Someone recently asked me, “Do you see me?”
The answer felt obvious; of course I “saw” him, as he stood in front of me. But then, he asked, “Do you really see me?”
He continued, “Do you see the contents of inner self; my hopes, my dreams, my fears, my insecurities, my abilities?”
Whoa! What a powerfully loaded question. My mind turned toward all of the ways a person longs to be seen.
When I pass someone selling an item outside of a store, and I am not in the market to buy, I intentionally avoid “seeing” him or her. This is the same avoidant look people give me when they don’t want to hear my spiel about looking at my books. I realize not everyone is a potential customer, so I don’t take the rejection personally.
Yet there are times when not “seeing” someone shows a lack of compassion or insight.
It’s easy to assume that because someone is homeless, they are homeless by choice. But taking the time to interact with this person helps us to understand their individual, unique predicament. Maybe their homelessness was caused by a financial disaster, like a job loss, divorce, bankruptcy or health problems.
James 2:8-9 If you really keep the royal law found in Scripture, “Love your neighbor as yourself,” you are doing right. But if you show favoritism, you sin and are convicted by the law as lawbreakers.
Sometimes, our assumptions and projections are caused by our own attitudes of superiority over someone else. It may be that we are more educated than another person, and we let “education” become a deciding factor in our relationships. Or it could be snobbery in reverse; we may think that because we are not as educated or financially well off, that we have nothing in common with another class of people.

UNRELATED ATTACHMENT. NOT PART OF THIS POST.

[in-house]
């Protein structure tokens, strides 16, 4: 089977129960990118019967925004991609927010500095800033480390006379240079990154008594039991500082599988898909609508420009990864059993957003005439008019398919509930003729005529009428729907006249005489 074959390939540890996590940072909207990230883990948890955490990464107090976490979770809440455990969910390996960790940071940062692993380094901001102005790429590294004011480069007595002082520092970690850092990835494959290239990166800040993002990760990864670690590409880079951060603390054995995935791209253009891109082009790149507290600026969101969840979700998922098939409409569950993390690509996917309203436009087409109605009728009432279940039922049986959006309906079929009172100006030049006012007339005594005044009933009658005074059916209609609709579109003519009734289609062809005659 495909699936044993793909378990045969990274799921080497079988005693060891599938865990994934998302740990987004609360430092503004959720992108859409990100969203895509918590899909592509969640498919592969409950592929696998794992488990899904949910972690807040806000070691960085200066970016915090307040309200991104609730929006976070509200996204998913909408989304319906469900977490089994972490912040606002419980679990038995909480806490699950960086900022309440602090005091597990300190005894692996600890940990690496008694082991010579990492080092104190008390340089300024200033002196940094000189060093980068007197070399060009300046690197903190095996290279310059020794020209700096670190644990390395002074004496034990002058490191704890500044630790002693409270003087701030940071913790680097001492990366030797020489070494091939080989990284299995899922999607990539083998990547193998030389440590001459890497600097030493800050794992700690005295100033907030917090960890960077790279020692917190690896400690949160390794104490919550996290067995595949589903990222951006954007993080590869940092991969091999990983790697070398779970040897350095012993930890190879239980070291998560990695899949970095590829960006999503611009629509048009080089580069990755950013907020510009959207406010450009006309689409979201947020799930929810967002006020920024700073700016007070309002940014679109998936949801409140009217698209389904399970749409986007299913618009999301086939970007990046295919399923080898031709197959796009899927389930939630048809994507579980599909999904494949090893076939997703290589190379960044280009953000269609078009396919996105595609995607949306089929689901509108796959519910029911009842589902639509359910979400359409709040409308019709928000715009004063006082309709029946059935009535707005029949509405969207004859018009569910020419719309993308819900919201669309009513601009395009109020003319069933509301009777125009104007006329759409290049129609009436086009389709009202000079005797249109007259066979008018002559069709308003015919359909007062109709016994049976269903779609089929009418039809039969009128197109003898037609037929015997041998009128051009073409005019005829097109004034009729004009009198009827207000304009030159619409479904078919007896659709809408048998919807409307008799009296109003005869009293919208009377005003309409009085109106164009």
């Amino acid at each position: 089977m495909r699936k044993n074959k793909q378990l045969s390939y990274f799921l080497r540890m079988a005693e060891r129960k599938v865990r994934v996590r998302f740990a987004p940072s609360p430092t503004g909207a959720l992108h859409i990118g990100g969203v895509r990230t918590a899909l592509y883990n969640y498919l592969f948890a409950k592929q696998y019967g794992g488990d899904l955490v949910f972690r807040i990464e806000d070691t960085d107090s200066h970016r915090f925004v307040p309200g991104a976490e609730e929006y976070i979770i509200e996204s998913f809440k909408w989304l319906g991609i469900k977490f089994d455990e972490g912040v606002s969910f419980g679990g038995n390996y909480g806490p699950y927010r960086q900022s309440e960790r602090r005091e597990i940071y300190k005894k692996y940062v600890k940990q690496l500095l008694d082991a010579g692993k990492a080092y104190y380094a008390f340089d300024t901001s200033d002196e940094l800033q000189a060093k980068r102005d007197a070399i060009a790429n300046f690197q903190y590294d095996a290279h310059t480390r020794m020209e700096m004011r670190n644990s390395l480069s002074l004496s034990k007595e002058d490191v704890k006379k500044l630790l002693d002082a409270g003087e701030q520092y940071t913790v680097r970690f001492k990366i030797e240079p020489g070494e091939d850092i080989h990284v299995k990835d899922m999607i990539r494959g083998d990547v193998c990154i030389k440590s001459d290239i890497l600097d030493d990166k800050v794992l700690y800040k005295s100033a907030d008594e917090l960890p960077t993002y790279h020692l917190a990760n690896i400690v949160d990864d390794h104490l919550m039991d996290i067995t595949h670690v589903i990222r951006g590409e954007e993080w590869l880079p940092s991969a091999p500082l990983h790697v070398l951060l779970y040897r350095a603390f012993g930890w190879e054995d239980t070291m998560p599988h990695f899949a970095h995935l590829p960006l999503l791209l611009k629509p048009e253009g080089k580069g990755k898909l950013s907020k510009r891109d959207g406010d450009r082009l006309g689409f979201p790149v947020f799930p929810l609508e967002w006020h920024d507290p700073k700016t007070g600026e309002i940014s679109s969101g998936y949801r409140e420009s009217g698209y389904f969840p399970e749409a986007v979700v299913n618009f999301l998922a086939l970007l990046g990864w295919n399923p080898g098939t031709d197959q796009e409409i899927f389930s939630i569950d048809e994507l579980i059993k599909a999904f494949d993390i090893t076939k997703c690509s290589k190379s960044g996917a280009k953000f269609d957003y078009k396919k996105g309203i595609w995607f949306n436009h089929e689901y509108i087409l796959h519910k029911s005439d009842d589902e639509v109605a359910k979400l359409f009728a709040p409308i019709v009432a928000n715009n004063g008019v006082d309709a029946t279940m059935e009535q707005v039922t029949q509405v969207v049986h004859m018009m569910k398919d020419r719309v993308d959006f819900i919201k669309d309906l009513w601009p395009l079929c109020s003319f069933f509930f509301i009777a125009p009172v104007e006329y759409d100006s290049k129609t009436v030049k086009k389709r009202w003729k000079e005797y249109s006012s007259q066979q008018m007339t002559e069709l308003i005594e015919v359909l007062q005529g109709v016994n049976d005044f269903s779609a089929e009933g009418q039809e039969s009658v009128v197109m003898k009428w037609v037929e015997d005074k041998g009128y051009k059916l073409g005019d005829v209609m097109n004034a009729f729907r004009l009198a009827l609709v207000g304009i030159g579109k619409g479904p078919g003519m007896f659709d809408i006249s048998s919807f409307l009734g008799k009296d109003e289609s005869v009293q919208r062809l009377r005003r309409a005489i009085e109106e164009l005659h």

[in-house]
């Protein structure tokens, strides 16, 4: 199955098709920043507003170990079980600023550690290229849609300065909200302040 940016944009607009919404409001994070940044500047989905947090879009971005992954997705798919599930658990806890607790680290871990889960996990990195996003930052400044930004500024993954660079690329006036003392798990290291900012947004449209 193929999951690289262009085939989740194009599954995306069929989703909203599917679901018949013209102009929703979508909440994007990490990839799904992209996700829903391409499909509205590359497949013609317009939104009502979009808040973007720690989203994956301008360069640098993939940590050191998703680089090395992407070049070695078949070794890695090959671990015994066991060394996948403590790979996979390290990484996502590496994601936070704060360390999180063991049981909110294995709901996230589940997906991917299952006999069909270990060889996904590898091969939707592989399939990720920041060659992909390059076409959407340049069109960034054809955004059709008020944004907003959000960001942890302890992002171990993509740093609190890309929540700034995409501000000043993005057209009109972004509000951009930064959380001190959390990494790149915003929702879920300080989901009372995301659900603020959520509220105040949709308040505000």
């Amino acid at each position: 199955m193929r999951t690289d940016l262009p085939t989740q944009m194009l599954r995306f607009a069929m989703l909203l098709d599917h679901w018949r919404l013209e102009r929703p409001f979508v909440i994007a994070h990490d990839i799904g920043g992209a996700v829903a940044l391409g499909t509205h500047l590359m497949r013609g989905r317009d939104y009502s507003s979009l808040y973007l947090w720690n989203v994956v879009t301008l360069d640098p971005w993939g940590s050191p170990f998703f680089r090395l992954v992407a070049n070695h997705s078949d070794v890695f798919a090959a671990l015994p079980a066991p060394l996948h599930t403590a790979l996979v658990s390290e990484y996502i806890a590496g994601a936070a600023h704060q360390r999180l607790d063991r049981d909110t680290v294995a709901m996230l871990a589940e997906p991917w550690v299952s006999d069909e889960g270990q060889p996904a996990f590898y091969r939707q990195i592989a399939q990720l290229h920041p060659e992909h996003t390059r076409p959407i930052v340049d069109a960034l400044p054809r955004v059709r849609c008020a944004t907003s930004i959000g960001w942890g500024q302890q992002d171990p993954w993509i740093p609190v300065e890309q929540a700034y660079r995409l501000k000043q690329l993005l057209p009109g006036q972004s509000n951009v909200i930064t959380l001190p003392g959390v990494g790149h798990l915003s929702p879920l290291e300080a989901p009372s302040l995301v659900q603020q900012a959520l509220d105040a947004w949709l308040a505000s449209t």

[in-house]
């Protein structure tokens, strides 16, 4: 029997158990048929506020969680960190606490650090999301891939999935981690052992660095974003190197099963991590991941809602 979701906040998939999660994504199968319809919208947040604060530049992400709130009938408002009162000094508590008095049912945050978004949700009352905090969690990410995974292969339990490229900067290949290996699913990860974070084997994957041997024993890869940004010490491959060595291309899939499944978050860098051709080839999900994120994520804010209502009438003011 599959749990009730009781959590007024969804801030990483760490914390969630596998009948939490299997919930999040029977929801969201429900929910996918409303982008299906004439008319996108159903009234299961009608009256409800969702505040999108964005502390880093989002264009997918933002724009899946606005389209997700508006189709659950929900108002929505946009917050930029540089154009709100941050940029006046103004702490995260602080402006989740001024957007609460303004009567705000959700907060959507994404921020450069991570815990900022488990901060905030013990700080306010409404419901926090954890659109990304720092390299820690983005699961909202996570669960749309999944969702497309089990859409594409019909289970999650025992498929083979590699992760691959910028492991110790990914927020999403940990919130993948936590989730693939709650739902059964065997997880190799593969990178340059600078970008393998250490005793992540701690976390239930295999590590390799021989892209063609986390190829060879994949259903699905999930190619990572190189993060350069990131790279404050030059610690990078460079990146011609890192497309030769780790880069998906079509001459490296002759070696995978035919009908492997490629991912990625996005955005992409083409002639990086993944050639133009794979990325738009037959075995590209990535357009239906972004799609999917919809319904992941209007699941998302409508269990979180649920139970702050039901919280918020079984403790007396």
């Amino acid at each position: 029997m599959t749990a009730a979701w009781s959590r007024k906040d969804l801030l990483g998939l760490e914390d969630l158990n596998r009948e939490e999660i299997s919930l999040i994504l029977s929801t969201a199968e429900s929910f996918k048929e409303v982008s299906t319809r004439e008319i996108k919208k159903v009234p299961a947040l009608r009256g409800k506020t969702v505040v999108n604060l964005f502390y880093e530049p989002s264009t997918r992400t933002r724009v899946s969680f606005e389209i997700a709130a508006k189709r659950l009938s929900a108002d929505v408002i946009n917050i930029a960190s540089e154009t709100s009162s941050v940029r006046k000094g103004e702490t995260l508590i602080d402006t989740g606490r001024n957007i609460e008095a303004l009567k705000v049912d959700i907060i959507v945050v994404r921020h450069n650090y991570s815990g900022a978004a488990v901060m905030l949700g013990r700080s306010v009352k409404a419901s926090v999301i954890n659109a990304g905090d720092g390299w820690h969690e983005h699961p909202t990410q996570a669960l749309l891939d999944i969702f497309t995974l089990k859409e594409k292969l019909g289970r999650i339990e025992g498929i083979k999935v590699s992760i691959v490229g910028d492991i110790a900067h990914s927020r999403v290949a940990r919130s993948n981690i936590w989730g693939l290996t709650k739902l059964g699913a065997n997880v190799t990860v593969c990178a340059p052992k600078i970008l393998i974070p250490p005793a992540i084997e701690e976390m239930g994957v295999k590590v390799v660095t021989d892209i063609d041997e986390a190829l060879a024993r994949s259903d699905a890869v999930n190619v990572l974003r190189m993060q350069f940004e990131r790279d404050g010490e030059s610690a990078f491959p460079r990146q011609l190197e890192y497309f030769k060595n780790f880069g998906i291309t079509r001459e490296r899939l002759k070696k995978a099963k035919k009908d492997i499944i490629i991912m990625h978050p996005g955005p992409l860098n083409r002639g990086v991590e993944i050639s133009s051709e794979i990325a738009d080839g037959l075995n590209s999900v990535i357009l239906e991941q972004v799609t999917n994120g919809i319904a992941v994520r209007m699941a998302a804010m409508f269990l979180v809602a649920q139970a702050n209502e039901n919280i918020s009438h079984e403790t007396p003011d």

However, as children of God, we can’t be held captive to the thought that God should “bless our four and no more,”
Romans 2:11 For there is no respect of persons with God.
Recall the examples of people in the Bible who were not “seen” by the world as God saw them. One of the prime examples is David, who became the King of Israel. When the prophet Samuel came to anoint him as the second King of Israel, his dad,, Jesse was reluctant to tell Samuel that he had another son. That’s when he was reminded that God does not look on outward appearance.
1 Samuel 16: 7 People look at the outward appearance, but the Lord looks at the heart.
Think back to the story of Joseph, the much-loved son of Jacob. He was a dreamer who trusted God even though his brothers sold him into slavery. What if you had seen him working as a servant in Potipher’s house? Worse yet, what if you’d dealt with him as a prisoner in Pharaoh’s prison? Would you have recognized him as someone God had chosen for the important purpose of saving a nation? But God used him in spite of the horrid circumstances.
Exodus 45:7 But God sent me ahead of you to preserve for you a remnant on earth and to save your lives by a great deliverance. “So then, it was not you who sent me here, but God.”
If you can learn how to see people, to truly see them, you have an insight into the heart of God. And if you think the real you is not being seen, then you need to rethink your conceptions of yourself and start seeing yourself as God sees you. He does care and He has chosen you for whatever task He has assigned you, whether you are rich or poor or educated or not. Trust Him.
Jeremiah 29:11 “For I know the plans I have for you,” declares the Lord, “plans to prosper you and not to harm you, plans to give you hope and a future.”